Lawyers should know, for example, that they can’t mislead the court. But it’s not always clear how much investigating a lawyer is obligated to do before deciding whether a case has enough merit to pursue, especially given the tight timeline under the law for challenging election results. While officials such as Fontes argue that sanctions are necessary to deter frivolous litigation, others worry that the threat of punishing lawyers could chill claims that deserve to be heard by a court, even if they’re long shots.

This month, the state Supreme Court reversed $27,000 in sanctions issued by lower courts in connection with a 2020 case filed by the Arizona Republican Party. The lower courts found that the party had filed the lawsuit in bad faith, against the wrong plaintiffs at the wrong time, and that the lawyers should be sanctioned for that. But the Supreme Court felt differently, issuing a broader message about when sanctions are appropriate, and when they are not.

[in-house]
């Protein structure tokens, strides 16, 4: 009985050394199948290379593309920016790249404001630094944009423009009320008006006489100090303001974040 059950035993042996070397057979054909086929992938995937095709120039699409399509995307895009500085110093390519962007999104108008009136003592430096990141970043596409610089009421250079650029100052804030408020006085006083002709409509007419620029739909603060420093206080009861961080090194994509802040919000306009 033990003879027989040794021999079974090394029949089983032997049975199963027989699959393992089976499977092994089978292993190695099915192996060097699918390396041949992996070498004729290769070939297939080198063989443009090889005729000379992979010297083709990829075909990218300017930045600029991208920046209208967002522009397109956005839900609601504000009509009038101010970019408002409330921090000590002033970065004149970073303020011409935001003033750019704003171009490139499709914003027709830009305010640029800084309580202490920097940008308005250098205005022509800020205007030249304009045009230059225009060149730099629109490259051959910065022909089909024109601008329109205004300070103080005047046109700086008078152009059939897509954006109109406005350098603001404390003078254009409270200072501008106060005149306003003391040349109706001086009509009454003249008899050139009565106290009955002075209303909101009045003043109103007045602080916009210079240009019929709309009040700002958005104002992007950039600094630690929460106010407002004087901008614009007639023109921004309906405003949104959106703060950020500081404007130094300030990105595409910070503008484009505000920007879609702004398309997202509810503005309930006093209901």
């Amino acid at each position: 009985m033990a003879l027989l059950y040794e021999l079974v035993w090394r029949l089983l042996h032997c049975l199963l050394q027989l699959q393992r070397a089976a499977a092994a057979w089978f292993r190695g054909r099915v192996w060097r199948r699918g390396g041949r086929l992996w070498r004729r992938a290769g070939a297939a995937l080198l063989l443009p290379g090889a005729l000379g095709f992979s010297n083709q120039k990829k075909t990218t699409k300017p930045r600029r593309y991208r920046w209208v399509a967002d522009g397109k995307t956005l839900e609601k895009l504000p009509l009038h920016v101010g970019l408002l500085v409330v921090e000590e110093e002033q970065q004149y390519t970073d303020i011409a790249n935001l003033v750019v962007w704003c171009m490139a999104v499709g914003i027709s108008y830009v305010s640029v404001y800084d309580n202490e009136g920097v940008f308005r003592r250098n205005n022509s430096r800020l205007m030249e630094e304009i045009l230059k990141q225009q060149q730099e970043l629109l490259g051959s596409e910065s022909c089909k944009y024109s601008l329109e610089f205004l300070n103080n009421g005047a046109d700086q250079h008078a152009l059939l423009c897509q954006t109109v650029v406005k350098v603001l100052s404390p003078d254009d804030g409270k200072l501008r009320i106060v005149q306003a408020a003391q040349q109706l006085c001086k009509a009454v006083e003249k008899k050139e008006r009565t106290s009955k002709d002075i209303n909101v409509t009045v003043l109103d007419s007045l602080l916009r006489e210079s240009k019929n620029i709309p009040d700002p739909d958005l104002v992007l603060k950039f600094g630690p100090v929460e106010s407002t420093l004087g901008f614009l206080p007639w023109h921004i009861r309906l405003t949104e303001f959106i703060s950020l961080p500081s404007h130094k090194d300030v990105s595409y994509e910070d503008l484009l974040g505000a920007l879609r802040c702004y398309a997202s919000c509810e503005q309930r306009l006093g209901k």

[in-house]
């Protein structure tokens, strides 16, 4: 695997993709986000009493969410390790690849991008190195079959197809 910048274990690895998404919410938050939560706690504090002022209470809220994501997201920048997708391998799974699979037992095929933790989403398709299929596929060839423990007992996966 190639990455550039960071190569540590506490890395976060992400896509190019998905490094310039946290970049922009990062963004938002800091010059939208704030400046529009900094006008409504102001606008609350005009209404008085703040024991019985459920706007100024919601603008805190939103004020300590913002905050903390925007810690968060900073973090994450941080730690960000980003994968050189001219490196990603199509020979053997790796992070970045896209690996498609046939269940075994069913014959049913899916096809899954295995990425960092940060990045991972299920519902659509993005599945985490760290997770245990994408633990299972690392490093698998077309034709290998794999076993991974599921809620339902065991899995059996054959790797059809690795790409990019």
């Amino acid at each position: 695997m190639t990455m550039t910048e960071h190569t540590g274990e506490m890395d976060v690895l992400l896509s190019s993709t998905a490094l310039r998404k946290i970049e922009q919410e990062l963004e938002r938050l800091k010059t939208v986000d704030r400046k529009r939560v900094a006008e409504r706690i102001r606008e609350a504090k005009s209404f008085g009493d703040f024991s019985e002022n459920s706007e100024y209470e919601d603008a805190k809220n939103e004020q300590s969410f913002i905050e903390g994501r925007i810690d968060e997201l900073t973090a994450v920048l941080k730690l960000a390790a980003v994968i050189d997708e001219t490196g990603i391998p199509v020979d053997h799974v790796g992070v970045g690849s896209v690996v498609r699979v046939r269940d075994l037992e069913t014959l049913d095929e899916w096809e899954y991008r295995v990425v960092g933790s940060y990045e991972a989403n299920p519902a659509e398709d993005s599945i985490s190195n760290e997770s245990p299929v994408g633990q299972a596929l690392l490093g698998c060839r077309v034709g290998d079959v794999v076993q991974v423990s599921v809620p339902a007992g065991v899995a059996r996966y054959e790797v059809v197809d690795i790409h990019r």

The AZGOP shouldn’t have been sanctioned for a 2020 election lawsuit, Supreme Court rules

“Our courts should be cautious that, in their zeal to ensure that election challenges are properly grounded in fact and law under the guise of defending an ‘election’s legitimacy,’ they do not inadvertently inflict real damage to our republic by slamming the courthouse door on citizens and their counsel legitimately seeking to vindicate rights, which is also important to maintaining public confidence in elections,” the opinion said.

Of the lawyers facing ethical complaints related to the 2020 and 2022 elections, so far, two of them, elections lawyer and state Rep. Alex Kolodin and business lawyer Daniel McCauley, have admitted to breaking ethics rules and accepted punishment. But the bar dismissed at least 11 of the complaints, and at least 10 are still pending, a sign of how difficult it is to determine whether a lawyer has acted improperly.